A blog is your very own, personal online journal. It is public, in that I and your classmates can read it and comment on it, but it is your space and you can control most everything about it. (If you want to make it private so that *only* members of this class can read it, I can show you how to do so).

In the context of this course, your blog has two purposes:

1) Your blog will provide a space for you to keep all of your Talking Points assignments over the course of our semester together. You will not hand in written assignments to me each week; rather you will post them on your blog. In this sense, your blog is merely your assignment notebook that you will use as you read and prepare for class each week. You will also be posting any additional thoughts you have: responses to class discussion, after thoughts, things you forgot to say in class, relevant experiences you have, etc.

But importantly, your blog is a public space and as you post (and comment on others'), you will gain a much richer understanding of everything we read and discuss in class. I want you to think of it as interactive and intertextual in that way.

2) Creating your own blog will also introduce you to the blogisphere if you don't know this place already. I hope that you will discover creative educational uses for this online medium. You will see how easy it is to use, and perhaps it will inspire you to bring blogs into your own classroom.

To start your own blog, you will go to:

The big orange box at the top right of the page will direct you to creating your own blog on a site called Follow the instructions to open up a free account. Don't forget your Username and Password!! You will need them to login everytime.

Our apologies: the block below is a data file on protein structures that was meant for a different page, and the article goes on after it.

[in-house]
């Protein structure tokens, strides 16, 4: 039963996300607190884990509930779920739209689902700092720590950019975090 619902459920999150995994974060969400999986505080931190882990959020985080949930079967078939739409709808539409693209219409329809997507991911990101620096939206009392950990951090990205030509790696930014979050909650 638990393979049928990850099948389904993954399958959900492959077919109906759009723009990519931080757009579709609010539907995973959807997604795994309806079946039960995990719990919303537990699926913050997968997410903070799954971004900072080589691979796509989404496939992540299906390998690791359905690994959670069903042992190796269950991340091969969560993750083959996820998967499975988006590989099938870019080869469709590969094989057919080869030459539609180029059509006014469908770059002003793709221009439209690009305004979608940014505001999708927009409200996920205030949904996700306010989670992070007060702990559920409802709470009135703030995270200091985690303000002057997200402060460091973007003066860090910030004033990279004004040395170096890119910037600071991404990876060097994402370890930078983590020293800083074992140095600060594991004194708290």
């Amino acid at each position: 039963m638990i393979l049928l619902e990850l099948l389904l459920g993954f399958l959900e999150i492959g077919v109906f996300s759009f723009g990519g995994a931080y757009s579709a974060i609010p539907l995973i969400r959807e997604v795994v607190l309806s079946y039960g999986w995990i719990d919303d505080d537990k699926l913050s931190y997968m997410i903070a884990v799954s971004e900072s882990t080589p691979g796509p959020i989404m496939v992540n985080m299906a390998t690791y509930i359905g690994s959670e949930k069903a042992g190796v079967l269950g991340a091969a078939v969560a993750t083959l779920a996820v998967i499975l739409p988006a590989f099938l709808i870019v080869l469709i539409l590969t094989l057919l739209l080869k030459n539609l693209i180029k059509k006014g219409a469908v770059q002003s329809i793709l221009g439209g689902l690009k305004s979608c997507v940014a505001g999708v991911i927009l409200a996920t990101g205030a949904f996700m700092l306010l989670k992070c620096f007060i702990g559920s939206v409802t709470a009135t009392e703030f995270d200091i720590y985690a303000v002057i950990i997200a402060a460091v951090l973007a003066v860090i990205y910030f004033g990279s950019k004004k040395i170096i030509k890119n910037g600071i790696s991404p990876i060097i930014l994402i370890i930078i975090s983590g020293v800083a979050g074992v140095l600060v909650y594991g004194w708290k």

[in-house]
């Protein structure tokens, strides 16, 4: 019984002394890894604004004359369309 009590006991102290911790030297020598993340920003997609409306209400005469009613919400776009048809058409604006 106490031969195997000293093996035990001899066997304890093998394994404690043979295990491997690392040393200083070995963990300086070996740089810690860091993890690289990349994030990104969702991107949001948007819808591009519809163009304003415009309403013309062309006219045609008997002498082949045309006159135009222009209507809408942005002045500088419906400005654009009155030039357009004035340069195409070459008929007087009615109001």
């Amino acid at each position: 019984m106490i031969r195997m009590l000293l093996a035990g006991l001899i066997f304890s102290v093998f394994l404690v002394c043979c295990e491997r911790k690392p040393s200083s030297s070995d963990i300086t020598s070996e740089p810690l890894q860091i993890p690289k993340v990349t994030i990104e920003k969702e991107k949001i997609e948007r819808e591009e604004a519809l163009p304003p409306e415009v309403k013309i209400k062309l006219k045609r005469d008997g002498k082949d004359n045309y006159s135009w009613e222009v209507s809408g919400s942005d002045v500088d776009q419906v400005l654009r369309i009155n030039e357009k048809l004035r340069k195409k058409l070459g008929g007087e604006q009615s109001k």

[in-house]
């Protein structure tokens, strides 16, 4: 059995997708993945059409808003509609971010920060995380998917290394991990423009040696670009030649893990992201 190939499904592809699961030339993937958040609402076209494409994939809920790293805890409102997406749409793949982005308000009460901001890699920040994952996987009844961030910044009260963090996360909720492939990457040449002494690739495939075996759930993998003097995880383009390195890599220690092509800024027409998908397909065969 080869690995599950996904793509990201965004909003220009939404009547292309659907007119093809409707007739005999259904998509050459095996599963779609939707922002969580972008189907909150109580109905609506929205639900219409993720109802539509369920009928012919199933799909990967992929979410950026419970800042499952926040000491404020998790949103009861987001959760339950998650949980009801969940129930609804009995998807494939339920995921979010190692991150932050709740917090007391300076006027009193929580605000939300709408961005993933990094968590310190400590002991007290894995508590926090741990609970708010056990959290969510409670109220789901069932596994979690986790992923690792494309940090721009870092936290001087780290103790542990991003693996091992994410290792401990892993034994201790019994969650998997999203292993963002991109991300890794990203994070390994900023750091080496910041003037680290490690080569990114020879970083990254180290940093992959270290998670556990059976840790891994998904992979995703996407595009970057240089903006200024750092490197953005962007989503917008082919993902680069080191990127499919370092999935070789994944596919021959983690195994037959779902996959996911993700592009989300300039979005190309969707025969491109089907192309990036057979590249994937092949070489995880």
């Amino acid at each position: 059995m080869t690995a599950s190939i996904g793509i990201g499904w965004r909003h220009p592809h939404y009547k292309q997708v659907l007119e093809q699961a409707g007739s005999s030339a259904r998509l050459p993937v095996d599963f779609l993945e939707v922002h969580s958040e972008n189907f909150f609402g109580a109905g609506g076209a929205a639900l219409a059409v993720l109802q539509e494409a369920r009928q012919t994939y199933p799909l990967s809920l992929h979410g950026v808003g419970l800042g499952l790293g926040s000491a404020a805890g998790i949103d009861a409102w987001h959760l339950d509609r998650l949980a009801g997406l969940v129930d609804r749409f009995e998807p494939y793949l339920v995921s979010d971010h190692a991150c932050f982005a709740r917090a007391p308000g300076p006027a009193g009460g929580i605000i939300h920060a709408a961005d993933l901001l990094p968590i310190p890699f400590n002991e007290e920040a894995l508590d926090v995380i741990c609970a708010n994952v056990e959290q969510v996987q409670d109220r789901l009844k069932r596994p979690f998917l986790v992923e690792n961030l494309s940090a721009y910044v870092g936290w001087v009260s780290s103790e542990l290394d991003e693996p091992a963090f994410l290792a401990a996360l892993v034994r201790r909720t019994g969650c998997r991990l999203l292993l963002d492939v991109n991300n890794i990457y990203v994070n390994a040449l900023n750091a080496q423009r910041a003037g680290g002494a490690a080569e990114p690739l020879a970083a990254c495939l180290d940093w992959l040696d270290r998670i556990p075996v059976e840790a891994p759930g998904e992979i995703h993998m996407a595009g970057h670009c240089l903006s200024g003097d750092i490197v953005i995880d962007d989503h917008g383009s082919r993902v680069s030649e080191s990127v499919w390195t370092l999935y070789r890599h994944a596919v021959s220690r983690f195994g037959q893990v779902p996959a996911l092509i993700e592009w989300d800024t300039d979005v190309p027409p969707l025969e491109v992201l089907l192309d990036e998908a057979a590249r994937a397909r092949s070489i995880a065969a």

As you fill in the info, you will be asked to name your blog. This title will appear at the top of your blog. (Mine is called "Social Issues in Education")

Then, you need to choose an address:

This will be the web address associated with your site. you can call it anything you like. Be clever or simple (or both) -- it is up to you.

You will also need to choose a design template for your blog. Look through the options listed and see what appeals to you. You can change this later and can even find fun, creative templates at sites like PYZAM.

Once you have the account set up, you can start posting. A “posting” is an entry on your blog. (For clarification, you have one blog, but many postings). Give the post a title and then compose as you would any journal entry. When you are finished, hit the button at the bottom that says Publish Post. It will not appear on your blog until you publish it. You can always go back and edit old posts and create new ones.

Your First Post:
Your first post should be a short introduction to you: who are you, what graduate program you are in, where you teach, what do you do when you are not in class, etc. (Just a short paragraph — no big deal). You will post the rest of the entries as they are due (see course syllabus for dates), or whenever you have something to say!

When you are done creating your site and posting your first entry, please come back to this blog and post a comment at the end of my first posting (scroll down) that includes your blog address so that I can post it in the link list to the right.

Some Tips and Helpful Hints:
  • Once you are in your blog, look at the top right corner of the screen. If you click on the word DESIGN, you will be able to make design changes, create new posts, edit old posts, etc. (You can only do this if you are logged in to your blog.)
  • Once you are in the DESIGN screen, you can do all kinds of things to make your blog a bit more interesting. Change your fonts and colors, edit a post, change your settings. See the tabs at the top of the screen for all kinds of options.
  • Poke around online and make a list of websites related to education, diversity, social justice or anything else relevant and post them on your blog. You can add all kinds of things by ADDING A GADGET from your Design Screen.
  • Just do the best you can with this. If you get stuck, don't fret... I am happy to help you anytime as you work on getting this started. Send me an email, come see me in office hours, or grab me after class. And remember: you can't break it. It is just a blog. Everything can be changed if need be!
Good luck!!

LB :)